A sampling of recent events – a senior Turkish official’s insinuation that Israel is behind the Wikileaks scandal; Iran’s unlocking of a website for devotees of Nazi Germany; a neo-Nazi’s spray-painting of swastikas and anti-Semitic slurs on headstones in a suburban Chicago Jewish cemetery; the brutal beating of a Jewish school teacher in the Chassidic Williamsburg neighborhood of Brooklyn – is a timely thing to ponder as we head toward Chanukah.
To understand what all the above “spirit of the season” has to do with the Jewish time of year, one has to move beyond bemoaning anti-Semitism, toward understanding it.
It’s not an easy task. Irrational Jew-hatred’s astounding resiliency and its purveyors’ impressive creativity are baffling. And anti-Semitism has been around for centuries, indeed millennia. So, too, though, has been Jewish tradition’s take on the matter.
Classical Jewish thought’s approach to the question of anti-Semitism may have been most pithily rendered by the renowned Rabbi Yosef Ber Soloveitchik of Brisk (1820-1892), who wrote: “Know that the more that Jews minimize the ‘apartness’ that the Torah mandates through Torah study and the observance of the commandments, the more G-d allows hatred [within others] to bring about the necessary outcome – that the Jewish people remain a people apart.”
It says much about how far we Jews have drifted from the fundamentals of our spiritual heritage that such a thought strikes so many as outrageous. How, they ask, could our attempt to blend harmoniously into larger society and to jettison religious observances increase anti-Semitism?
Yet that is precisely what the Torah itself repeatedly and explicitly predicts (as in Leviticus 26 and Deuteronomy 28), what authentic Jewish religious leaders have always maintained, and what alone explains the reality around us. Once our initial umbrage at the idea subsides, what remains are the troubling but telling facts: Despite the Holocaust, and compulsory education in liberal values, and interfaith efforts, and Jews’ hearty embrace of the cultures in which they live – we are as hated as ever. Perhaps more than ever.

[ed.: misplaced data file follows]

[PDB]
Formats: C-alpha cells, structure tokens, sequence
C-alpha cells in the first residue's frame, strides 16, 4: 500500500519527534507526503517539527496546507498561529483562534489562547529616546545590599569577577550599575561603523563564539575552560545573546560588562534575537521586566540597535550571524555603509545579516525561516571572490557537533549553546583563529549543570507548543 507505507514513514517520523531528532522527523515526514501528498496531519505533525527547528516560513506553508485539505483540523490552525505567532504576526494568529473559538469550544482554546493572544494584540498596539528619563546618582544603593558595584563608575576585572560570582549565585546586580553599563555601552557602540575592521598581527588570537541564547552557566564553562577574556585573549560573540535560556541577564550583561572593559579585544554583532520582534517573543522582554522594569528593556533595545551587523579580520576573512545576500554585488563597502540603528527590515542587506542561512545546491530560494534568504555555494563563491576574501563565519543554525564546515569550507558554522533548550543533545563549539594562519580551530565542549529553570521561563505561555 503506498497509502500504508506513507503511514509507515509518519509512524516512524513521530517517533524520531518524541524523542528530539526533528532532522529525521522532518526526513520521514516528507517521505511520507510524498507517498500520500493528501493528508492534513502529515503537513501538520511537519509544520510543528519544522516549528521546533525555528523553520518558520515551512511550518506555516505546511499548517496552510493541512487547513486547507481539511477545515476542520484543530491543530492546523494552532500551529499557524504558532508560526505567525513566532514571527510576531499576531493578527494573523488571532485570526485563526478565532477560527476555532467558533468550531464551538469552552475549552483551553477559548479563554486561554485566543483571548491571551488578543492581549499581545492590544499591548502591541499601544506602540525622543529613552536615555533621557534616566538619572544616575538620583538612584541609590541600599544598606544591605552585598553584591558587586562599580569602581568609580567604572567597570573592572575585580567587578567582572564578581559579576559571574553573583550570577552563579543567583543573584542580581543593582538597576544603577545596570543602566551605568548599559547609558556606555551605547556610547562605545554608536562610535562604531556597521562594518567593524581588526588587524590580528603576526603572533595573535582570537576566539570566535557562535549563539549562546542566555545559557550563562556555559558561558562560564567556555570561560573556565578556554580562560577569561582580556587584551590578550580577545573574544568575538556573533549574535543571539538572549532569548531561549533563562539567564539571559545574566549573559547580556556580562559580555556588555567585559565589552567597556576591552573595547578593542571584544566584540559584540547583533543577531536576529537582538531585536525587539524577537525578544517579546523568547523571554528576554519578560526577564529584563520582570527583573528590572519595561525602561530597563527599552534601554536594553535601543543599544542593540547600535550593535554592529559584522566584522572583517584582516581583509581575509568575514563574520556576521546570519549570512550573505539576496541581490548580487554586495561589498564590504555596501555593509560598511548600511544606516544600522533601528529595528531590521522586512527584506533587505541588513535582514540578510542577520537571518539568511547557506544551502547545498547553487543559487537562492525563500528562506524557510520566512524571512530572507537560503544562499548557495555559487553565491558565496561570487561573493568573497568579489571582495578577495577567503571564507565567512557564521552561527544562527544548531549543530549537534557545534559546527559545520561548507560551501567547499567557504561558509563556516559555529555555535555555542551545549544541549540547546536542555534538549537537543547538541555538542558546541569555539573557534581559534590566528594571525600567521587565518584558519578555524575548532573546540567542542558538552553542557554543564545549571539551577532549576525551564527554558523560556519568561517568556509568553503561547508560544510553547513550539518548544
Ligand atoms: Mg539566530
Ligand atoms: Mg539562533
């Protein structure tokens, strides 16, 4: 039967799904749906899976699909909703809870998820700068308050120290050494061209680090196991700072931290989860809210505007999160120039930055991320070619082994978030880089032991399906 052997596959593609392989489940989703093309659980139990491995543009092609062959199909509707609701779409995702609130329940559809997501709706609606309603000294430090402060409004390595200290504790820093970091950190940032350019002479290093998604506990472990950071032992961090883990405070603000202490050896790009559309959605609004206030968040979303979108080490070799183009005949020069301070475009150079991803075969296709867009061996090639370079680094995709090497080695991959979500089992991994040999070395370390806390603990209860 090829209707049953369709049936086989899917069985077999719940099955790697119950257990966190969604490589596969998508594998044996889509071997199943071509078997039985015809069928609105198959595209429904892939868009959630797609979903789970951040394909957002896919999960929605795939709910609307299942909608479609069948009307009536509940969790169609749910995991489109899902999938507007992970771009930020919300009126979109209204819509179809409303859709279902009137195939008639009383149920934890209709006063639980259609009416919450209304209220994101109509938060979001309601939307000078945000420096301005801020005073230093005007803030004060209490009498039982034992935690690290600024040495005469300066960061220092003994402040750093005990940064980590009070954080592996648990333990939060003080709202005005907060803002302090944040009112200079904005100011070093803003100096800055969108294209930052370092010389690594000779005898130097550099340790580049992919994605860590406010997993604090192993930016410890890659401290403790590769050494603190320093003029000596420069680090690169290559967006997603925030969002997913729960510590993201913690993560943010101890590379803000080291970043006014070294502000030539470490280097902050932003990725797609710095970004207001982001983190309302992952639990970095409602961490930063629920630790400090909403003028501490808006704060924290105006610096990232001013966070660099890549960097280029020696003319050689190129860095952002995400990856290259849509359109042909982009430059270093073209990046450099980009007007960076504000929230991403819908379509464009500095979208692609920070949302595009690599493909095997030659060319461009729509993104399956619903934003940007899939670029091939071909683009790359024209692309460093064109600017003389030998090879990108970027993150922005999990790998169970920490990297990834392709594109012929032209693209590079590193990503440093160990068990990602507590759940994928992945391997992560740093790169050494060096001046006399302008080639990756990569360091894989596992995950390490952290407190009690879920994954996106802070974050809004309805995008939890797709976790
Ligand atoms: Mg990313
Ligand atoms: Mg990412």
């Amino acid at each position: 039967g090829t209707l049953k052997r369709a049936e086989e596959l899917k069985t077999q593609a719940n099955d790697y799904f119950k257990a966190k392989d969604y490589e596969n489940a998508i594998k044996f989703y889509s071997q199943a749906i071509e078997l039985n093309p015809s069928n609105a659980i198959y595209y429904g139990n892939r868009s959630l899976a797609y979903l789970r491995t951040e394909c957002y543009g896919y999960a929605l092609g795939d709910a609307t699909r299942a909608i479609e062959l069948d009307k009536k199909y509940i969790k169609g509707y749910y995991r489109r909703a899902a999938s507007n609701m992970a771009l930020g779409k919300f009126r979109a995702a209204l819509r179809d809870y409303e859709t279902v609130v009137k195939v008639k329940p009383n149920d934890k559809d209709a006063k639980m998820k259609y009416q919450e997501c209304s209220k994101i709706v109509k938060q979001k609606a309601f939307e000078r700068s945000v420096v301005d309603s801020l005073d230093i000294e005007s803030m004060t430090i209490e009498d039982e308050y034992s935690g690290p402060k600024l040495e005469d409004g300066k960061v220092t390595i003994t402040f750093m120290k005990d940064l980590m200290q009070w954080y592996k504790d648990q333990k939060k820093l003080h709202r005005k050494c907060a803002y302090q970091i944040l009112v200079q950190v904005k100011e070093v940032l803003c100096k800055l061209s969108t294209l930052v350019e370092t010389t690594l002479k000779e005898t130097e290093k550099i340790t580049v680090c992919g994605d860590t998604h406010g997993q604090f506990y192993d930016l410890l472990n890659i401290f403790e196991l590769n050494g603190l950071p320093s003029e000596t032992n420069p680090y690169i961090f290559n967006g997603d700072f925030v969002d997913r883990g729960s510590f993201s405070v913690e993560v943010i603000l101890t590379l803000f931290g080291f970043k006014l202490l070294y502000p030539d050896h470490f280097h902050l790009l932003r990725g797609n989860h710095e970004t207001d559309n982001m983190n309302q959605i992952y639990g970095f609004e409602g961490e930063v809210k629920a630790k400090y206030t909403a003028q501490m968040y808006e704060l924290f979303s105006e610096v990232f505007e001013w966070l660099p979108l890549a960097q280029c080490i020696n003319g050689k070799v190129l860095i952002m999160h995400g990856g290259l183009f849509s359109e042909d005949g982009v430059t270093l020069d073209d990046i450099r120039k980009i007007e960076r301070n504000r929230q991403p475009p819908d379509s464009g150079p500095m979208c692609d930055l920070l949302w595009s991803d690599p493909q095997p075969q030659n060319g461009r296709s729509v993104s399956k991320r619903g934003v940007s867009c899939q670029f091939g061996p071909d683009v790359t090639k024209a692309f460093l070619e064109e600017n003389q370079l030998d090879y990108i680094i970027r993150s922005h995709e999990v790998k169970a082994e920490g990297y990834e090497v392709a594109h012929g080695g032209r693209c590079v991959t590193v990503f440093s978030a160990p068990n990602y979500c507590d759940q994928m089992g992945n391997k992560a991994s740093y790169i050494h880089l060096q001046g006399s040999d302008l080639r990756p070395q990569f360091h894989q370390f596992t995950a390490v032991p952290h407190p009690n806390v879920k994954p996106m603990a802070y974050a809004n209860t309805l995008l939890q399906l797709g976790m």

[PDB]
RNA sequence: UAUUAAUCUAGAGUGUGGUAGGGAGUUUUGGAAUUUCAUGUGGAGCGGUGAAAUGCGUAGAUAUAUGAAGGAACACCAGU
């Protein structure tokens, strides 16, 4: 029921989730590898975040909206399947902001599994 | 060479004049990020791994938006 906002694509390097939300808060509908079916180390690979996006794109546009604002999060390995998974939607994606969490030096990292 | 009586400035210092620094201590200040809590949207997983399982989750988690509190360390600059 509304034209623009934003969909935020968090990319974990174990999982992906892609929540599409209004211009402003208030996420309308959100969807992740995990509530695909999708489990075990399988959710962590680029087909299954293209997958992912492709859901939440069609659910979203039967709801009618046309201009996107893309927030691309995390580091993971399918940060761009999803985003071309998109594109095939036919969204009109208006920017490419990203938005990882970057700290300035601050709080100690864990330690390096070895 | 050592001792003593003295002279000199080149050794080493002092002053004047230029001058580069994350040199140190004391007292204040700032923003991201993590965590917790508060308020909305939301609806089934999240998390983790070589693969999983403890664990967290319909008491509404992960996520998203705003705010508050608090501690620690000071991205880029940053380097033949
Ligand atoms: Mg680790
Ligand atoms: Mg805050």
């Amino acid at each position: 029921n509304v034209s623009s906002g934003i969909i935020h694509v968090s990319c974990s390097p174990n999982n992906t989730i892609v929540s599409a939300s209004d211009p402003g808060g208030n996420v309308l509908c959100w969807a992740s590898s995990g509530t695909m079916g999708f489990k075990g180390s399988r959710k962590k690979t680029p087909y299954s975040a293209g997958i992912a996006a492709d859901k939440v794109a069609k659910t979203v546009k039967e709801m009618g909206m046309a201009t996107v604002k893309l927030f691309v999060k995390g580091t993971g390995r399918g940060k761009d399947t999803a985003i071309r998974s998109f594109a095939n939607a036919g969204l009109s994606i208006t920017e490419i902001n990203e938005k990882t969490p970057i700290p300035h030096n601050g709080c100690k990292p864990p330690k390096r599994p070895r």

That is the point. Much as we may squirm, we Jews are meant to be “a people apart.” And if we try to be “just like all the nations,” in the Torah’s disapproving words, G-d allows others to remind us of our role.
Which brings us to Chanukah.
Some contemporary Jewish writers – even, sadly, some clergy – seem intent on minimizing the significance of the Jewish holiday of lights, claiming it is but a minor affair, artificially magnified by its proximity in the calendar to non-Jewish celebratory days. Nothing could be more misleading. Chanukah, to be sure, is not a Biblical holiday; it is based on an historical occurrence that took place after Biblical times. But it is the focus of a substantial amount of Jewish thought and lore, particularly in the mystical tradition.
What motivates the would-be Chanukah-diminishers, I suspect, is their discomfort with Chanukah’s elemental message.
Because according to Jewish tradition, the victory celebrated on Chanukah was only superficially about the routing of the Greek-Syrian Seleucid Empire’s forces from Judea. More essentially, it was about the routing of the Greek assimilationist inroads into Jewish life. To the rabbis who established the holiday, a greater enemy than the flesh-and-blood forces that had defiled the Holy Temple was the adoption by Jews of Hellenistic ideals.
For the Seleucids not only forbade observance of the Sabbath, circumcision, Jewish modesty and the study of Torah, they convinced some Jews to embrace their world-view. They installed not only a statue of Zeus in the Temple, but an assimilationist attitude in Jewish hearts. And Chanukah stands for the uprooting of that attitude, for the recognition that Jews are, and must be, different.
Which is why Chanukah’s observance does not involve a special feast – as does Purim’s, when the threat against us was physical – but rather only the lighting, and gazing at, the ethereal light of candles. The battle of Chanukah was, in its essence, a spiritual one. Light represents Torah. And Torah – its study and its observance – is the essence of the Jewish people. “A bit of light,” as the rabbis of the Talmud put it, “banishes much darkness.”
And so, as we light the Chanukah candles, watch their flames and consider events both ancient and current – “in those days, at this time” – we might give some thought, too, to both the spiritual state of the Jewish world today and to how widely, insanely we are hated.